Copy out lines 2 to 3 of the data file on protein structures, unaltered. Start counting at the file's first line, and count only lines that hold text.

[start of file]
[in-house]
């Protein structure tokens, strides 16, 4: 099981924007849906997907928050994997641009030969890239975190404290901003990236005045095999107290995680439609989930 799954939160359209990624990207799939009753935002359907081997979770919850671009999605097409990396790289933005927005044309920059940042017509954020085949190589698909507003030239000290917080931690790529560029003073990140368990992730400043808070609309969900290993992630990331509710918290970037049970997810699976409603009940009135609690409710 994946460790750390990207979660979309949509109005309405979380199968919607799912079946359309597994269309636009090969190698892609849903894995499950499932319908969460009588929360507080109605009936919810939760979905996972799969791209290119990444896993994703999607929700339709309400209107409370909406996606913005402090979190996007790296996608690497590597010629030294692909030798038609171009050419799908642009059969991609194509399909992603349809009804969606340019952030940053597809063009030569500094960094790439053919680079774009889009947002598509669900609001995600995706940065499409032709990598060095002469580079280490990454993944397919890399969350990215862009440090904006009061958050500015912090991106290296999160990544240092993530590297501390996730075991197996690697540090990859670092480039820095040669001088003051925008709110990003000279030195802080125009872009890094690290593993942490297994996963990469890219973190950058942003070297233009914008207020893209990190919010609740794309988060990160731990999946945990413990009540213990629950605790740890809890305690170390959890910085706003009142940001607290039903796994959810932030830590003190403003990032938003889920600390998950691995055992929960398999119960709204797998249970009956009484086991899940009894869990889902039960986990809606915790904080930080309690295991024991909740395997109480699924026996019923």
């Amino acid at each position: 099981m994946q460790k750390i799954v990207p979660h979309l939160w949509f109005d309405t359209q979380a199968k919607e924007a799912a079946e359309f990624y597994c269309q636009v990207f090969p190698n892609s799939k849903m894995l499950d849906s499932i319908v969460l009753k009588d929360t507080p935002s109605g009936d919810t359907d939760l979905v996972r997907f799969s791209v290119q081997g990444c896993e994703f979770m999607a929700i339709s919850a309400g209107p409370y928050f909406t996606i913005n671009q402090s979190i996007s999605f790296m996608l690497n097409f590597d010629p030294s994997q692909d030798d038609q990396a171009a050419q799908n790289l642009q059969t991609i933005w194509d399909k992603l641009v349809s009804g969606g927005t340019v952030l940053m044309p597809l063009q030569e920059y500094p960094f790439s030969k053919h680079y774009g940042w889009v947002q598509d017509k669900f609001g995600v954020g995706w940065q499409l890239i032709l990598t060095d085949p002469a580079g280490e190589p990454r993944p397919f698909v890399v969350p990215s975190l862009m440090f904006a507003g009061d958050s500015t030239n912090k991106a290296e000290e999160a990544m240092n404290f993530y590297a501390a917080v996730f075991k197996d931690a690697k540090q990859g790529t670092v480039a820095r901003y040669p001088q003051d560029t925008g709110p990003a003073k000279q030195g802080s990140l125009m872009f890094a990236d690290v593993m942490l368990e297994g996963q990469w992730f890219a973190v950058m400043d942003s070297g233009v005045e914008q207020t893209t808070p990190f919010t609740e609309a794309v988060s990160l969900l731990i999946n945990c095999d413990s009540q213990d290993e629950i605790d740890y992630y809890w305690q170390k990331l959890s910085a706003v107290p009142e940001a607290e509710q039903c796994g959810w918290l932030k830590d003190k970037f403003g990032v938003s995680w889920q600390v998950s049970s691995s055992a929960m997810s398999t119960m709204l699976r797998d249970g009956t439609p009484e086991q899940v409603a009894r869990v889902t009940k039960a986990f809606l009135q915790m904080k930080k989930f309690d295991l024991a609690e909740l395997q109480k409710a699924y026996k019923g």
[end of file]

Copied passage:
């Protein structure tokens, strides 16, 4: 099981924007849906997907928050994997641009030969890239975190404290901003990236005045095999107290995680439609989930 799954939160359209990624990207799939009753935002359907081997979770919850671009999605097409990396790289933005927005044309920059940042017509954020085949190589698909507003030239000290917080931690790529560029003073990140368990992730400043808070609309969900290993992630990331509710918290970037049970997810699976409603009940009135609690409710 994946460790750390990207979660979309949509109005309405979380199968919607799912079946359309597994269309636009090969190698892609849903894995499950499932319908969460009588929360507080109605009936919810939760979905996972799969791209290119990444896993994703999607929700339709309400209107409370909406996606913005402090979190996007790296996608690497590597010629030294692909030798038609171009050419799908642009059969991609194509399909992603349809009804969606340019952030940053597809063009030569500094960094790439053919680079774009889009947002598509669900609001995600995706940065499409032709990598060095002469580079280490990454993944397919890399969350990215862009440090904006009061958050500015912090991106290296999160990544240092993530590297501390996730075991197996690697540090990859670092480039820095040669001088003051925008709110990003000279030195802080125009872009890094690290593993942490297994996963990469890219973190950058942003070297233009914008207020893209990190919010609740794309988060990160731990999946945990413990009540213990629950605790740890809890305690170390959890910085706003009142940001607290039903796994959810932030830590003190403003990032938003889920600390998950691995055992929960398999119960709204797998249970009956009484086991899940009894869990889902039960986990809606915790904080930080309690295991024991909740395997109480699924026996019923």
């Amino acid at each position: 099981m994946q460790k750390i799954v990207p979660h979309l939160w949509f109005d309405t359209q979380a199968k919607e924007a799912a079946e359309f990624y597994c269309q636009v990207f090969p190698n892609s799939k849903m894995l499950d849906s499932i319908v969460l009753k009588d929360t507080p935002s109605g009936d919810t359907d939760l979905v996972r997907f799969s791209v290119q081997g990444c896993e994703f979770m999607a929700i339709s919850a309400g209107p409370y928050f909406t996606i913005n671009q402090s979190i996007s999605f790296m996608l690497n097409f590597d010629p030294s994997q692909d030798d038609q990396a171009a050419q799908n790289l642009q059969t991609i933005w194509d399909k992603l641009v349809s009804g969606g927005t340019v952030l940053m044309p597809l063009q030569e920059y500094p960094f790439s030969k053919h680079y774009g940042w889009v947002q598509d017509k669900f609001g995600v954020g995706w940065q499409l890239i032709l990598t060095d085949p002469a580079g280490e190589p990454r993944p397919f698909v890399v969350p990215s975190l862009m440090f904006a507003g009061d958050s500015t030239n912090k991106a290296e000290e999160a990544m240092n404290f993530y590297a501390a917080v996730f075991k197996d931690a690697k540090q990859g790529t670092v480039a820095r901003y040669p001088q003051d560029t925008g709110p990003a003073k000279q030195g802080s990140l125009m872009f890094a990236d690290v593993m942490l368990e297994g996963q990469w992730f890219a973190v950058m400043d942003s070297g233009v005045e914008q207020t893209t808070p990190f919010t609740e609309a794309v988060s990160l969900l731990i999946n945990c095999d413990s009540q213990d290993e629950i605790d740890y992630y809890w305690q170390k990331l959890s910085a706003v107290p009142e940001a607290e509710q039903c796994g959810w918290l932030k830590d003190k970037f403003g990032v938003s995680w889920q600390v998950s049970s691995s055992a929960m997810s398999t119960m709204l699976r797998d249970g009956t439609p009484e086991q899940v409603a009894r869990v889902t009940k039960a986990f809606l009135q915790m904080k930080k989930f309690d295991l024991a609690e909740l395997q109480k409710a699924y026996k019923g």